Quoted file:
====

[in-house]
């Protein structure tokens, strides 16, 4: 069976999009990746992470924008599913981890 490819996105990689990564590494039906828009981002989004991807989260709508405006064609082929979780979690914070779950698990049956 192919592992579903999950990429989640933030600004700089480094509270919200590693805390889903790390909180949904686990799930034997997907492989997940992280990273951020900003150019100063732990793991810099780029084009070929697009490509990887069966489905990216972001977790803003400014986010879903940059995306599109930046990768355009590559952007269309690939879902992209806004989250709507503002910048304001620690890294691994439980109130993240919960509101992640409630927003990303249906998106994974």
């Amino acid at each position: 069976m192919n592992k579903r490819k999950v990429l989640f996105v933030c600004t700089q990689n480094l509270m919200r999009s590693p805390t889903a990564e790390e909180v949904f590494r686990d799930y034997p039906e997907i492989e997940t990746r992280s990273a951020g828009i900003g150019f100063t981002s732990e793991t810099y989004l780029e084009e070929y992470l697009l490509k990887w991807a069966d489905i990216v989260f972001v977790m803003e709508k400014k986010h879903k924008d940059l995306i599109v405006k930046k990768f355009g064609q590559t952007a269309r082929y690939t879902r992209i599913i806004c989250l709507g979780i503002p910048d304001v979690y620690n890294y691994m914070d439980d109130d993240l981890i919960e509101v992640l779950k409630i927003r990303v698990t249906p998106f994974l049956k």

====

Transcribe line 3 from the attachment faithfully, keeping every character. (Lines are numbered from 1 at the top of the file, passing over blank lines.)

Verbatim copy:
């Amino acid at each position: 069976m192919n592992k579903r490819k999950v990429l989640f996105v933030c600004t700089q990689n480094l509270m919200r999009s590693p805390t889903a990564e790390e909180v949904f590494r686990d799930y034997p039906e997907i492989e997940t990746r992280s990273a951020g828009i900003g150019f100063t981002s732990e793991t810099y989004l780029e084009e070929y992470l697009l490509k990887w991807a069966d489905i990216v989260f972001v977790m803003e709508k400014k986010h879903k924008d940059l995306i599109v405006k930046k990768f355009g064609q590559t952007a269309r082929y690939t879902r992209i599913i806004c989250l709507g979780i503002p910048d304001v979690y620690n890294y691994m914070d439980d109130d993240l981890i919960e509101v992640l779950k409630i927003r990303v698990t249906p998106f994974l049956k």